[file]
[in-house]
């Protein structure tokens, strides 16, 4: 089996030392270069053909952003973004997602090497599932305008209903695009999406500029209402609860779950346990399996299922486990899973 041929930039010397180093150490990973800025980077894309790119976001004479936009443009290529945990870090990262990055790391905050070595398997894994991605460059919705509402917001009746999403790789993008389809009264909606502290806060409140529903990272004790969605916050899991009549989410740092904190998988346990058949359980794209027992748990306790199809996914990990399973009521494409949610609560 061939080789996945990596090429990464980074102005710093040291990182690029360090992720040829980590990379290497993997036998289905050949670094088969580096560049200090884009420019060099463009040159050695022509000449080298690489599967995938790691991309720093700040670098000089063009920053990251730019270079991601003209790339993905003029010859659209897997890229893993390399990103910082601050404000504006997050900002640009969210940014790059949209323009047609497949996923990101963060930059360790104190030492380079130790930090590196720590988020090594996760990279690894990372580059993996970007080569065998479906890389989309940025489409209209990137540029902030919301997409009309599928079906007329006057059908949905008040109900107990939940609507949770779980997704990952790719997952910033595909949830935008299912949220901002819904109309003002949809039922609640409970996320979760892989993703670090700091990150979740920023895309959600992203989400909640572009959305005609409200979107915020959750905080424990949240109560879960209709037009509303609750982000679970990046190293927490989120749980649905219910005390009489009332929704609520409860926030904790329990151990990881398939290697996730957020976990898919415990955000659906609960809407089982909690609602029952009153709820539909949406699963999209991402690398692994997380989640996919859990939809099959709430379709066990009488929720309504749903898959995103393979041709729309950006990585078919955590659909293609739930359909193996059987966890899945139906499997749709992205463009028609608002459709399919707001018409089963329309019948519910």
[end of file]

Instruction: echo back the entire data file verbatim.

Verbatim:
[in-house]
């Protein structure tokens, strides 16, 4: 089996030392270069053909952003973004997602090497599932305008209903695009999406500029209402609860779950346990399996299922486990899973 041929930039010397180093150490990973800025980077894309790119976001004479936009443009290529945990870090990262990055790391905050070595398997894994991605460059919705509402917001009746999403790789993008389809009264909606502290806060409140529903990272004790969605916050899991009549989410740092904190998988346990058949359980794209027992748990306790199809996914990990399973009521494409949610609560 061939080789996945990596090429990464980074102005710093040291990182690029360090992720040829980590990379290497993997036998289905050949670094088969580096560049200090884009420019060099463009040159050695022509000449080298690489599967995938790691991309720093700040670098000089063009920053990251730019270079991601003209790339993905003029010859659209897997890229893993390399990103910082601050404000504006997050900002640009969210940014790059949209323009047609497949996923990101963060930059360790104190030492380079130790930090590196720590988020090594996760990279690894990372580059993996970007080569065998479906890389989309940025489409209209990137540029902030919301997409009309599928079906007329006057059908949905008040109900107990939940609507949770779980997704990952790719997952910033595909949830935008299912949220901002819904109309003002949809039922609640409970996320979760892989993703670090700091990150979740920023895309959600992203989400909640572009959305005609409200979107915020959750905080424990949240109560879960209709037009509303609750982000679970990046190293927490989120749980649905219910005390009489009332929704609520409860926030904790329990151990990881398939290697996730957020976990898919415990955000659906609960809407089982909690609602029952009153709820539909949406699963999209991402690398692994997380989640996919859990939809099959709430379709066990009488929720309504749903898959995103393979041709729309950006990585078919955590659909293609739930359909193996059987966890899945139906499997749709992205463009028609608002459709399919707001018409089963329309019948519910």